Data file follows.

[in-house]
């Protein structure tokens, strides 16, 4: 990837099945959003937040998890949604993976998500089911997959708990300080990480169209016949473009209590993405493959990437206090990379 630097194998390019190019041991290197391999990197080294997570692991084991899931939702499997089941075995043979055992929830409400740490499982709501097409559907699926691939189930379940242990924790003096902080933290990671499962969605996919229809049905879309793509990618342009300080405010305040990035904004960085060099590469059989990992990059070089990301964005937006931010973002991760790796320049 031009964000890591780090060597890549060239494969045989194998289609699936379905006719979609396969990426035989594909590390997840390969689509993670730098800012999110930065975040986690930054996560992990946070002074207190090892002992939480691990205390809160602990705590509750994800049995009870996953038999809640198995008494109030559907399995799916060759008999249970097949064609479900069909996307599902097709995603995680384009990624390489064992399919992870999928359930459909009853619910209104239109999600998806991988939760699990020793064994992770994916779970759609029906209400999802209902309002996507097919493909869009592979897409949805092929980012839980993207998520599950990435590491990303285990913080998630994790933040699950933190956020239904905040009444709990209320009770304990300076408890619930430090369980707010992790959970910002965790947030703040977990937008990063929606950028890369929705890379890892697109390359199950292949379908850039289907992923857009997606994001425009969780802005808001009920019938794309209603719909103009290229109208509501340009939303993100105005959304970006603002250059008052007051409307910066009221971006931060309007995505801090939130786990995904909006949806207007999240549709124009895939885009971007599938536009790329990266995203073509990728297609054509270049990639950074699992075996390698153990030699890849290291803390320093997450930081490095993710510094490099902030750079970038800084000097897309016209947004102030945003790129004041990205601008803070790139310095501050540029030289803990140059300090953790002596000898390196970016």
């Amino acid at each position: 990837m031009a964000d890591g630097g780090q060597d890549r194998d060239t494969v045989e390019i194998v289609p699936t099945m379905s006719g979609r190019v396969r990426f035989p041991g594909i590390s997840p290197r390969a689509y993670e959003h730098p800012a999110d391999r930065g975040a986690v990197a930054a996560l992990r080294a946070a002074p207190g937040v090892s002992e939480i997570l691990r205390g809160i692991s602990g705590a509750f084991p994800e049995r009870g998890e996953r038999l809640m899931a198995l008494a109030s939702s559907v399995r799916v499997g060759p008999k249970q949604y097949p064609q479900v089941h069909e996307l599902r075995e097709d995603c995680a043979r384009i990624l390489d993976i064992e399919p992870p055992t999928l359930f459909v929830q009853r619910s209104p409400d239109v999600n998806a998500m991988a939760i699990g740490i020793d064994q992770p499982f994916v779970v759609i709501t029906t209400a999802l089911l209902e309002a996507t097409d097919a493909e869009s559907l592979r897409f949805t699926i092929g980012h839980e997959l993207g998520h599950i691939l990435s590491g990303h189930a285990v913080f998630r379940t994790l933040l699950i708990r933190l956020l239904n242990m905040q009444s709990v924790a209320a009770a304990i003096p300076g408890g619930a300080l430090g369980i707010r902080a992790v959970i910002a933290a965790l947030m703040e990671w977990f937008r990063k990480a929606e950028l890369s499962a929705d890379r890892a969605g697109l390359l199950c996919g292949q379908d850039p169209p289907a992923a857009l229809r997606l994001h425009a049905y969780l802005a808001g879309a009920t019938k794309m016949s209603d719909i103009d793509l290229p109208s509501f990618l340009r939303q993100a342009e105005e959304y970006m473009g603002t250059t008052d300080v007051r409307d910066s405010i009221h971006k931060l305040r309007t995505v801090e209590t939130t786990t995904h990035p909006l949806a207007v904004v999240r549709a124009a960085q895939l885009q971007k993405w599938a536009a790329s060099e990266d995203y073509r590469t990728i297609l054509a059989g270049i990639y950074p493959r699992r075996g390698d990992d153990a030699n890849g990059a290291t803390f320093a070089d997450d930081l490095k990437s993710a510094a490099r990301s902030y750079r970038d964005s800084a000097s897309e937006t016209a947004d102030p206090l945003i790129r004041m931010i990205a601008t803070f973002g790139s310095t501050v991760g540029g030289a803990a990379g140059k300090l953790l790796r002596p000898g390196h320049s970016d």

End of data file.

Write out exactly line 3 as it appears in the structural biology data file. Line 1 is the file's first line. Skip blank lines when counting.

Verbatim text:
């Amino acid at each position: 990837m031009a964000d890591g630097g780090q060597d890549r194998d060239t494969v045989e390019i194998v289609p699936t099945m379905s006719g979609r190019v396969r990426f035989p041991g594909i590390s997840p290197r390969a689509y993670e959003h730098p800012a999110d391999r930065g975040a986690v990197a930054a996560l992990r080294a946070a002074p207190g937040v090892s002992e939480i997570l691990r205390g809160i692991s602990g705590a509750f084991p994800e049995r009870g998890e996953r038999l809640m899931a198995l008494a109030s939702s559907v399995r799916v499997g060759p008999k249970q949604y097949p064609q479900v089941h069909e996307l599902r075995e097709d995603c995680a043979r384009i990624l390489d993976i064992e399919p992870p055992t999928l359930f459909v929830q009853r619910s209104p409400d239109v999600n998806a998500m991988a939760i699990g740490i020793d064994q992770p499982f994916v779970v759609i709501t029906t209400a999802l089911l209902e309002a996507t097409d097919a493909e869009s559907l592979r897409f949805t699926i092929g980012h839980e997959l993207g998520h599950i691939l990435s590491g990303h189930a285990v913080f998630r379940t994790l933040l699950i708990r933190l956020l239904n242990m905040q009444s709990v924790a209320a009770a304990i003096p300076g408890g619930a300080l430090g369980i707010r902080a992790v959970i910002a933290a965790l947030m703040e990671w977990f937008r990063k990480a929606e950028l890369s499962a929705d890379r890892a969605g697109l390359l199950c996919g292949q379908d850039p169209p289907a992923a857009l229809r997606l994001h425009a049905y969780l802005a808001g879309a009920t019938k794309m016949s209603d719909i103009d793509l290229p109208s509501f990618l340009r939303q993100a342009e105005e959304y970006m473009g603002t250059t008052d300080v007051r409307d910066s405010i009221h971006k931060l305040r309007t995505v801090e209590t939130t786990t995904h990035p909006l949806a207007v904004v999240r549709a124009a960085q895939l885009q971007k993405w599938a536009a790329s060099e990266d995203y073509r590469t990728i297609l054509a059989g270049i990639y950074p493959r699992r075996g390698d990992d153990a030699n890849g990059a290291t803390f320093a070089d997450d930081l490095k990437s993710a510094a490099r990301s902030y750079r970038d964005s800084a000097s897309e937006t016209a947004d102030p206090l945003i790129r004041m931010i990205a601008t803070f973002g790139s310095t501050v991760g540029g030289a803990a990379g140059k300090l953790l790796r002596p000898g390196h320049s970016d």